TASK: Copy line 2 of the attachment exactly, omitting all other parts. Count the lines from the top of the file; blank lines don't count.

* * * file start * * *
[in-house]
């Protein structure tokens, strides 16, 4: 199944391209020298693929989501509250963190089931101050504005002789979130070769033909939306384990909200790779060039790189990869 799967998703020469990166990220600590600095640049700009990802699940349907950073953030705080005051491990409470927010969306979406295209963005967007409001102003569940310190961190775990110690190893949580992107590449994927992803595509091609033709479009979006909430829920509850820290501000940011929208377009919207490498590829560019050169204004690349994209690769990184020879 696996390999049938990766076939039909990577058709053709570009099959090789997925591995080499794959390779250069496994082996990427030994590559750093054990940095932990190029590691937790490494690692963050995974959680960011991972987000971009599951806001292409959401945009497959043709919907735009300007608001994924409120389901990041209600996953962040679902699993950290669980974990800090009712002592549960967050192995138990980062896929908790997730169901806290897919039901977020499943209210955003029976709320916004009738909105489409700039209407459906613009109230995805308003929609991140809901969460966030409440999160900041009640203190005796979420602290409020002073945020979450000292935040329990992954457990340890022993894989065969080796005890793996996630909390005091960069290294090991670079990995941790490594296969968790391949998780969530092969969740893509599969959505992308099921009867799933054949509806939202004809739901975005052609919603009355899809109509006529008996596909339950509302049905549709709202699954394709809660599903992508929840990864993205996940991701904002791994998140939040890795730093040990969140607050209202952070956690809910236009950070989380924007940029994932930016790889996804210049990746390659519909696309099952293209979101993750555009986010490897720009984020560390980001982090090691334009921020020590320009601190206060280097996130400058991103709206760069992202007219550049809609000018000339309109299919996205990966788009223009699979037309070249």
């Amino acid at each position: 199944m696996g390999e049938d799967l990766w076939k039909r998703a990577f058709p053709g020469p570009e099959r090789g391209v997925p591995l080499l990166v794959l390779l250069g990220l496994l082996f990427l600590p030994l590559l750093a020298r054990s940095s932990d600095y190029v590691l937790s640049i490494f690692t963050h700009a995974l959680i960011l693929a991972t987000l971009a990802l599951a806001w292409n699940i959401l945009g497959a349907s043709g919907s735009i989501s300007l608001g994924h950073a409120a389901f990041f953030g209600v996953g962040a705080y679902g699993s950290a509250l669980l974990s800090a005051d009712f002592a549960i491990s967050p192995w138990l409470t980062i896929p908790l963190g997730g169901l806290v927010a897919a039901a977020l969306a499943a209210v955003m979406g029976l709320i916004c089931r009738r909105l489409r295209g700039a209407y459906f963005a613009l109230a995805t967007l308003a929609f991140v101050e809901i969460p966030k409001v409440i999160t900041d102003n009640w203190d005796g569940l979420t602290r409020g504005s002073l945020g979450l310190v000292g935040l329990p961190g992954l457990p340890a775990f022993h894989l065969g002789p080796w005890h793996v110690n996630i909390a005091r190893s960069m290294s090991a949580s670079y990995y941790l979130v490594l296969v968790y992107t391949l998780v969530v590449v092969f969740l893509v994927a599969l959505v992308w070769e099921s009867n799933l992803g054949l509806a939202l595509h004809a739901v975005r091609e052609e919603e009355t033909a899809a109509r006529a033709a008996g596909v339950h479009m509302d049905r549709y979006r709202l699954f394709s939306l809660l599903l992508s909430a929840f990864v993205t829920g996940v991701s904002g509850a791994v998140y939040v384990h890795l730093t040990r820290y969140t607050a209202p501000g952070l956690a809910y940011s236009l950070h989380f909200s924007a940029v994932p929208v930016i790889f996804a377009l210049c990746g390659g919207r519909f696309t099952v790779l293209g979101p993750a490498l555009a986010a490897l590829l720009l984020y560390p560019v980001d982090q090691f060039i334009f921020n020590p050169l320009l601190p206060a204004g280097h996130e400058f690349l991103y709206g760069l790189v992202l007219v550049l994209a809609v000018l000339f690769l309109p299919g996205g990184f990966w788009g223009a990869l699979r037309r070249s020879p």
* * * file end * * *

């Protein structure tokens, strides 16, 4: 199944391209020298693929989501509250963190089931101050504005002789979130070769033909939306384990909200790779060039790189990869 799967998703020469990166990220600590600095640049700009990802699940349907950073953030705080005051491990409470927010969306979406295209963005967007409001102003569940310190961190775990110690190893949580992107590449994927992803595509091609033709479009979006909430829920509850820290501000940011929208377009919207490498590829560019050169204004690349994209690769990184020879 696996390999049938990766076939039909990577058709053709570009099959090789997925591995080499794959390779250069496994082996990427030994590559750093054990940095932990190029590691937790490494690692963050995974959680960011991972987000971009599951806001292409959401945009497959043709919907735009300007608001994924409120389901990041209600996953962040679902699993950290669980974990800090009712002592549960967050192995138990980062896929908790997730169901806290897919039901977020499943209210955003029976709320916004009738909105489409700039209407459906613009109230995805308003929609991140809901969460966030409440999160900041009640203190005796979420602290409020002073945020979450000292935040329990992954457990340890022993894989065969080796005890793996996630909390005091960069290294090991670079990995941790490594296969968790391949998780969530092969969740893509599969959505992308099921009867799933054949509806939202004809739901975005052609919603009355899809109509006529008996596909339950509302049905549709709202699954394709809660599903992508929840990864993205996940991701904002791994998140939040890795730093040990969140607050209202952070956690809910236009950070989380924007940029994932930016790889996804210049990746390659519909696309099952293209979101993750555009986010490897720009984020560390980001982090090691334009921020020590320009601190206060280097996130400058991103709206760069992202007219550049809609000018000339309109299919996205990966788009223009699979037309070249």